Topics: Streets, public space, thoroughfares, green connections, wildlife corridors, bikeways, bike...
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If there were a single event of the 20th century that we could magically undo, would it not be the war of 1914-1918? It led to some 20 million military and civilian deaths, the rise of Nazism, the Russian Revolution, and another even more destructive world war. On the centennial of WWI, the “War to End All Wars,” eminent historian  Adam Hochschild  revisits that pivotal epoch. His 2011 book  To End All Wars: A Story of Loyalty and Rebellion, 1914-1918  reminds us of the shock provoked...
Topics: World War I, trenches, infantry, cavalry, machine guns, peace, fraternization, truce, revolution,...
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Visual and conceptual artist  Packard Jennings  talks about his work, through which he has reimagined and revisualized the world around us, shaking up our concepts and assumptions of how things are through humor and the reappropriation of pop culture imagery. Packard talks about his work which ranges from digital subversions to quiet mail-in actions to large scale, space interventions on billboards. He also speaks about work that gets made and that which doesn’t.  This is part of a series...
Topics: tactical urbanism, adbusting, satire, irony, intervention, subversion, billboard alteration, fake...
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Join a challenging conversation some have dubbed "environmental communications in the Anthropocene" to discuss the problems with presenting complex ecological information publicly. Rose Aguilar from KALW's Your Call radio , Brent Plater of the Wild Equity Institute , and environmental scientist and climate change activist Azibuike Akaba discuss and debate issues of scientific literacy, critical thinking, basic education, attention spans, buzzwords, guest selection, framing and...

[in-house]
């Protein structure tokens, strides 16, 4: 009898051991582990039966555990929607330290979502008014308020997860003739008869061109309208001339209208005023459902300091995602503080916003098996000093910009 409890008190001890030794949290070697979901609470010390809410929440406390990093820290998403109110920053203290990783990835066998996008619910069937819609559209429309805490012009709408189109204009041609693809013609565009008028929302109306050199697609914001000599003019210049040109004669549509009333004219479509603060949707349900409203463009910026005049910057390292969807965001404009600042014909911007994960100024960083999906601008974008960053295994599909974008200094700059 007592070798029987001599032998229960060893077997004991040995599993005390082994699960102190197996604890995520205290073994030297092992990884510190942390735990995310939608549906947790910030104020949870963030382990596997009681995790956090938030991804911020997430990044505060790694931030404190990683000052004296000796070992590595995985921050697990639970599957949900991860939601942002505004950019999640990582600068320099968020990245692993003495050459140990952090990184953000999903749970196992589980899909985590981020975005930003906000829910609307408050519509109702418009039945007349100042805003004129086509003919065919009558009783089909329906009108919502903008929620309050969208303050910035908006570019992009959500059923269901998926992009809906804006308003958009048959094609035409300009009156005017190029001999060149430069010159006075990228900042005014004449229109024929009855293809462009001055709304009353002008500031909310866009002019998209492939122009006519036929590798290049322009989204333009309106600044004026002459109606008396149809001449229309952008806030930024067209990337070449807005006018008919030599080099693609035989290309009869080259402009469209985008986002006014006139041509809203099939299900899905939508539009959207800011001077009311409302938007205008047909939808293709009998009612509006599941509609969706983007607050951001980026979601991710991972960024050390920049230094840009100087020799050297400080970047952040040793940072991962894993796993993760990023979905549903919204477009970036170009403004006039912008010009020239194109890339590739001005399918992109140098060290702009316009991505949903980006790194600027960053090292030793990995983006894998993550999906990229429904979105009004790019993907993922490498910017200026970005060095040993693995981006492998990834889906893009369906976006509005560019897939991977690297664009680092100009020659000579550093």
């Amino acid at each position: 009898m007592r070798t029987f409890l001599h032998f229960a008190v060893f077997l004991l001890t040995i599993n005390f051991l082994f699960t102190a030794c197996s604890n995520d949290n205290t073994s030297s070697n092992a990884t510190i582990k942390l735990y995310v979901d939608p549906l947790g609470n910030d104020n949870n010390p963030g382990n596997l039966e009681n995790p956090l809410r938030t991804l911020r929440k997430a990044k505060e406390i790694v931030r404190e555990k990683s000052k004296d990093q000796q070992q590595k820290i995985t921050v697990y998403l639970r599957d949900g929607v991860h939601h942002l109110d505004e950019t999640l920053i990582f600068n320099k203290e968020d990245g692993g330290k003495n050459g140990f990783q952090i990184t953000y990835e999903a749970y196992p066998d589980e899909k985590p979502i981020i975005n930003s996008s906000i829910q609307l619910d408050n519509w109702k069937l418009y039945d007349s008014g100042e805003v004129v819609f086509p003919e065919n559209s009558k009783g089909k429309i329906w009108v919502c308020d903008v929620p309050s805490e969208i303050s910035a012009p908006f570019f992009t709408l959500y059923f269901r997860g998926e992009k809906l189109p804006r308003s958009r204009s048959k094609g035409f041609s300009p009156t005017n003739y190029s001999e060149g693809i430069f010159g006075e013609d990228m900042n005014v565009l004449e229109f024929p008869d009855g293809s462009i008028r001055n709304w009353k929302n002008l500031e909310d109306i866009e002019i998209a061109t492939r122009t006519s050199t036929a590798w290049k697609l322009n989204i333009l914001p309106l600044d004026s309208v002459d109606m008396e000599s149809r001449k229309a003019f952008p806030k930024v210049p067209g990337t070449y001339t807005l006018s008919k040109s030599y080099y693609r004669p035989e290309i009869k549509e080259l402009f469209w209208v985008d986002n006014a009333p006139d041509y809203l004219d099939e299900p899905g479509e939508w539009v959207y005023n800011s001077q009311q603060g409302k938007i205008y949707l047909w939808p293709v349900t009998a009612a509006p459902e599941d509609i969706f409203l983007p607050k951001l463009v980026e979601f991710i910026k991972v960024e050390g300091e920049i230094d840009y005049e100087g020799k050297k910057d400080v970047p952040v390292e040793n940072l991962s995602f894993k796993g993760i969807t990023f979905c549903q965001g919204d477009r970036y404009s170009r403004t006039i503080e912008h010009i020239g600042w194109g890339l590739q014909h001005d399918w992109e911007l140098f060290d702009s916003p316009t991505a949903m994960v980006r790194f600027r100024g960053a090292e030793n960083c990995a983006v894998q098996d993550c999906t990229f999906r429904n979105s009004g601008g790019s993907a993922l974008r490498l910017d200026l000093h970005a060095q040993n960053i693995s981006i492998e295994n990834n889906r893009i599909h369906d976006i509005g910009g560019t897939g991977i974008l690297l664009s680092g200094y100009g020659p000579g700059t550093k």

Topics: Environmentalism, ecology, anthropocene, communications, meaning, language, memes, propaganda,...
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A discussion among adjunct faculty (aka temp teachers), City College of San Francisco advocates and defenders, and Student Debt activists—how to understand the current neoliberal-imposed crisis in higher education, and what is a future worth fighting for? With  Joe Berry  of  COCAL ,  Christian Nagler  from the recent unionizing success at the San Francisco Art Institute,  Wendy Kaufmyn  and  Lalo Gonzalez  from CCSF. 
Topics: adjuncts, temporary teaching, visiting faculty, City College of San Francisco, ACCJC, student debt,...
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A collaborative effort of the  San Francisco Department of Memory , this project digitally preserves and promotes San Francisco community newspapers. Over 1,600 issues generated in eight neighborhoods dating back to the 1960s are now available online.  Collection Project Manager   LisaRuth Elliott, along with Elizabeth Creely,  present highlights along with collection project manager .
Topics: newspapers, neighborhoods, community, communities, community groups, Department of Memory,...
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Doesn't European and American history in San Francisco begin with genocide? What does this mean in practice? Today, we have the chance to talk with people who descend from some of those who lived here before 1775, when Europeans arrived. We can't change what happened, but history is ongoing, including assumptions we hold today. What can we learn about San Francisco, the US, Europe, the Ohlone and Native America from this dialogue? Can "we" change who "we" are? The  Ohlone...
Topics: Ohlone, Native Americans, genocide, survival, Alcatraz, American Indians, Indian peoples,...
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San Francisco artist and muralist Brian Barneclo is all about making connections. In his Systems and Foodchain murals, bold images in motion - almost like stills from a film - link natural and creative processes to show complex processes of interconnectivity. From Nopa to Shotwell to Mission Bay to iPad cases, Brian's quick and direct strokes amplify the cityscape with one of his own creation. Come have a conversation with Brian as he shows and talks about his work with us.
Topics: art, murals, public space